Notifications arrive daily at Loveone, an Ipswich gift shop, announcing price increases of 5% to 10% on the products it sells, usually adding a couple of pounds to the sticker price.
“If I don’t get my orders by a certain date, I’ll have to pay more,” says Cathy Frost, who has run the store for 15 years. “I can keep my prices for the time being, since I ordered stock six months ago, but if the things I’m ordering now are going to be more expensive, I wonder, ‘Will people pay more?'”
Frost is already worried about Christmas. Retailers can count on six-month lead times to ensure they have the right products for their most important season. “I wonder, if this cost of living crisis is really going to be felt in October, will people spend at Christmas?” she says. “I don’t know if people will spend £30 on a candle when they did last Christmas.”
The affluence in Ipswich has decreased, which Frost blames on people who have less money to spend and also on the number of people working from home. Small businesses are not protected by an energy price cap and therefore may be exposed. Frost turned off the heat weeks ago to lower the bills. Meanwhile, part-time staff costs have also increased, further reducing the bottom line.
“I’ve been here 15 years and went through Covid, but that felt like a walk in the park compared to this,” says Frost. “We knew we were in lockdown and we were going to get out.”
‘You take the hit as long as you can’
Ben Hancock is the managing director of Oscar Acoustics in Kent, which manufactures and installs interior acoustic soundproofing. Inflation is presenting a number of challenges just as the £4.5m turnover company is planning an expansion, adding another building.
It will continue to invest, though Hancock says some financially worse-off companies may not. But inflation is affecting the raw materials the company uses, such as aluminum for fixtures, which can change in price overnight. The weakening pound hasn’t helped either, making imports from the US more expensive and forcing the company to choose between raising prices or cutting margins.
“You have to protect your customers as much as possible,” he says. “You take the hit on your margins as long as you can, and then you make the raise.”
The company is also seeing higher wage demands as it looks for new hires. He is looking for ways to make work attractive without offering pay raises that Hancock fears could be unsustainable if the economy worsens further. “We have to be a little careful if we’re heading into a recession,” he says.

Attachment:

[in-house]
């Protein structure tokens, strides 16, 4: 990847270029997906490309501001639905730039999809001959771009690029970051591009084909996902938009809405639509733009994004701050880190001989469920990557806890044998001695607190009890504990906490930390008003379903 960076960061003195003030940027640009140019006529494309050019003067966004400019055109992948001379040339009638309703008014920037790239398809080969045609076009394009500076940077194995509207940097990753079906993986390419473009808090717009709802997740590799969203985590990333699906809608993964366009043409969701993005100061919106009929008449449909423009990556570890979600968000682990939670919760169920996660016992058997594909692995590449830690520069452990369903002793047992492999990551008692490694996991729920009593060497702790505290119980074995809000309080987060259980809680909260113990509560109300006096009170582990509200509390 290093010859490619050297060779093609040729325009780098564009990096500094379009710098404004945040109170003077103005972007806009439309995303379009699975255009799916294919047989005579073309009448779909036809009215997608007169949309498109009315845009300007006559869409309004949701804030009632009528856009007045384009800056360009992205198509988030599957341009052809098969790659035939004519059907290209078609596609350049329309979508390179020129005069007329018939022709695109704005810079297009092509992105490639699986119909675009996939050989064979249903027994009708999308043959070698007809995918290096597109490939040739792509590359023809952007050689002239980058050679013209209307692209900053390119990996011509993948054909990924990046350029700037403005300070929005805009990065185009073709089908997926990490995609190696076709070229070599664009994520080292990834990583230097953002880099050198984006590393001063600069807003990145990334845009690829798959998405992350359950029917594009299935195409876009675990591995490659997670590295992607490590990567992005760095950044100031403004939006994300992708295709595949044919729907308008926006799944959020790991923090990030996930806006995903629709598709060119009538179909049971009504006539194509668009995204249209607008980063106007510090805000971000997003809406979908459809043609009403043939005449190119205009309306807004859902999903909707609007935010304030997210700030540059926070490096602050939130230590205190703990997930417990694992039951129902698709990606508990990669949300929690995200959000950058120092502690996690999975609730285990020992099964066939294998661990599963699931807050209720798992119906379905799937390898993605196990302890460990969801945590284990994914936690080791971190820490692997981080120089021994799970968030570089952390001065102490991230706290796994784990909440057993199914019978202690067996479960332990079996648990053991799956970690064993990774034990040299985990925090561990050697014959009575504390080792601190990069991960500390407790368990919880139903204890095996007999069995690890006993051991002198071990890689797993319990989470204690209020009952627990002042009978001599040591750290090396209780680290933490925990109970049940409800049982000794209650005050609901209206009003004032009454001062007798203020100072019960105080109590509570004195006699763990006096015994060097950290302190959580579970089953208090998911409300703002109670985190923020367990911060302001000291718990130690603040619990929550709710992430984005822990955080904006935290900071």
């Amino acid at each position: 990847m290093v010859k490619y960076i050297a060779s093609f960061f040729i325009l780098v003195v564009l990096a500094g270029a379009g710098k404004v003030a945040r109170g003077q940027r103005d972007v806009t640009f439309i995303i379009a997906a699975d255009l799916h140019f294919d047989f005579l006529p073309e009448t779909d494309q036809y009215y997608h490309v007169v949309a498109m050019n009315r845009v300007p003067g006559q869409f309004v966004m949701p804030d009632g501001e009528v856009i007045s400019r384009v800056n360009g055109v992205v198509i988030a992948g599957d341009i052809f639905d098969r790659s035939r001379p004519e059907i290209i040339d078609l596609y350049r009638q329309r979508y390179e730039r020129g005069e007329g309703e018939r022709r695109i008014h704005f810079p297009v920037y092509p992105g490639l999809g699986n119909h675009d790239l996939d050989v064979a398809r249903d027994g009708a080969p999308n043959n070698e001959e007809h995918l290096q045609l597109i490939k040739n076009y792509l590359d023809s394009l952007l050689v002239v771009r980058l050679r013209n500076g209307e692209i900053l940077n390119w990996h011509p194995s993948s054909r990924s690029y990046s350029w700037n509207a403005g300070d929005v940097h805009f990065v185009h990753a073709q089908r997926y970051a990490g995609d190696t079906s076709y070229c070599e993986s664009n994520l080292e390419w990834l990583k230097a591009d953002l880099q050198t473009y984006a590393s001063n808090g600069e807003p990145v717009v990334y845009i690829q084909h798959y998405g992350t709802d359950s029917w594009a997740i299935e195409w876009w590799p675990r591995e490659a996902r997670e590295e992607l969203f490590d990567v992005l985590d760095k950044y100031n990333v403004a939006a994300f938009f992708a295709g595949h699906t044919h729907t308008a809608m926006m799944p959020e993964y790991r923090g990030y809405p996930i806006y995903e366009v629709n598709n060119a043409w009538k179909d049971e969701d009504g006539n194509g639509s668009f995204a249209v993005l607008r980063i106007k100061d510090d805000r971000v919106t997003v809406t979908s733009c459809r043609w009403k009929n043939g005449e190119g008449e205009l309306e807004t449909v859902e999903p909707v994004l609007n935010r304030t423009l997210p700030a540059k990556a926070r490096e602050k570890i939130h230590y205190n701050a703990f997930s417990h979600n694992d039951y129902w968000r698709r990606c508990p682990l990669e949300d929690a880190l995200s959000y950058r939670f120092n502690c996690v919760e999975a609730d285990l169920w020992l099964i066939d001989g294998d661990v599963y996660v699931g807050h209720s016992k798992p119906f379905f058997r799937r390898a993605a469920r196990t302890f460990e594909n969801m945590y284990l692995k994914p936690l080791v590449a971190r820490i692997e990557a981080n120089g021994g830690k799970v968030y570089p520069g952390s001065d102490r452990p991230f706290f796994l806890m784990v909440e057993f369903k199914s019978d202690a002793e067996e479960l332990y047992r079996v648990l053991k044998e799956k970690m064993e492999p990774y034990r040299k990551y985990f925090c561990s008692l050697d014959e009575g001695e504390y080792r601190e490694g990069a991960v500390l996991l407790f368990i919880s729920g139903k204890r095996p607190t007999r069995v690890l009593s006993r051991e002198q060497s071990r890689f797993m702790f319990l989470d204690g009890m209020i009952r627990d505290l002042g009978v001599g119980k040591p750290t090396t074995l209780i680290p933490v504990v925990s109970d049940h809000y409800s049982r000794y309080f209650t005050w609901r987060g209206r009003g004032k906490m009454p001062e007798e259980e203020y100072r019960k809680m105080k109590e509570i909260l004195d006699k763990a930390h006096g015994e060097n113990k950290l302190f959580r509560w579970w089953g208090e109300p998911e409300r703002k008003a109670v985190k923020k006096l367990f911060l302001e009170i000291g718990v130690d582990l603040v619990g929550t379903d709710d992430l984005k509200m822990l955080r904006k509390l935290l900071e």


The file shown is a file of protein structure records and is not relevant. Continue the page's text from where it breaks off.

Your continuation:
‘The risk has skyrocketed’
David Exwood has around 600 cows and farms of around 2,000 acres in Horsham, West Sussex, where crops including wheat, oats, rapeseed, maize and beans are grown. He is also vice president of the National Farmers Union.
“No one is isolated from what is happening, that’s for sure,” he says. “My fuel bill has doubled, my fertilizer bill has tripled, and these are big numbers, which equate to an extra £250,000 for me, just to keep farming the same way.”
The price of everything from replacement parts to fences and fence posts has increased. “There’s not much you can do about it,” she says. “Yes, you can achieve efficiencies, but you can’t find them on that scale. It puts a lot of stress on companies. You can only keep it up for so long, eventually something has to give. Either you have to do less or have less ambition or farm less because you can’t work miracles forever.”
Exwood says that while the price of his wheat has gone up, the crops he feeds his cattle have gone up “much more than that.”
Customers at your farm store are counting their pennies. “People are very nervous. They could buy less or buy chicken thighs instead of breasts; they could buy braised steak instead of sirloin steak.”
And he adds: “The risk of agriculture has skyrocketed. The volatility is beyond anything we have ever experienced. I can’t budget, I have no idea what the market is going to do. Farming is a long-term game. I just bought a bull, I’ma put that bull in [to mate] and those calves won’t be ready for sale for another three years, 2025. Who knows what the price of beef will be in 2025? It is unknown.”
‘I have to be pretty smart’
When filling a 400-litre fuel tank on a 44-tonne truck, it pays to keep an eye on the cost of diesel. Kevin Plews, director of Plews Brothers, a North Shropshire-based carrier, says there’s not much they can do about price increases. “It’s kept going up and up since Christmas,” he says. “I have to be very smart about how we buy it.”
Fuel cards can sometimes be more profitable, while if prices drop buying in bulk may be better. Drivers’ wages have also risen, in part due to shortages (which many analysts suggest is due to post-Brexit immigration limits) and the fact that they themselves are seeing inflation at home. Other costs that have increased include tires and urea-based AdBlue, which is added to diesel combustion to reduce harmful pollutants.
At least for now, interest rates are historically low. “I remember in the ’70s and ’80s inflation was very high, but we had the added aggravation of high interest rates,” says Plews. “If interest rates go up, that’s something to worry about.”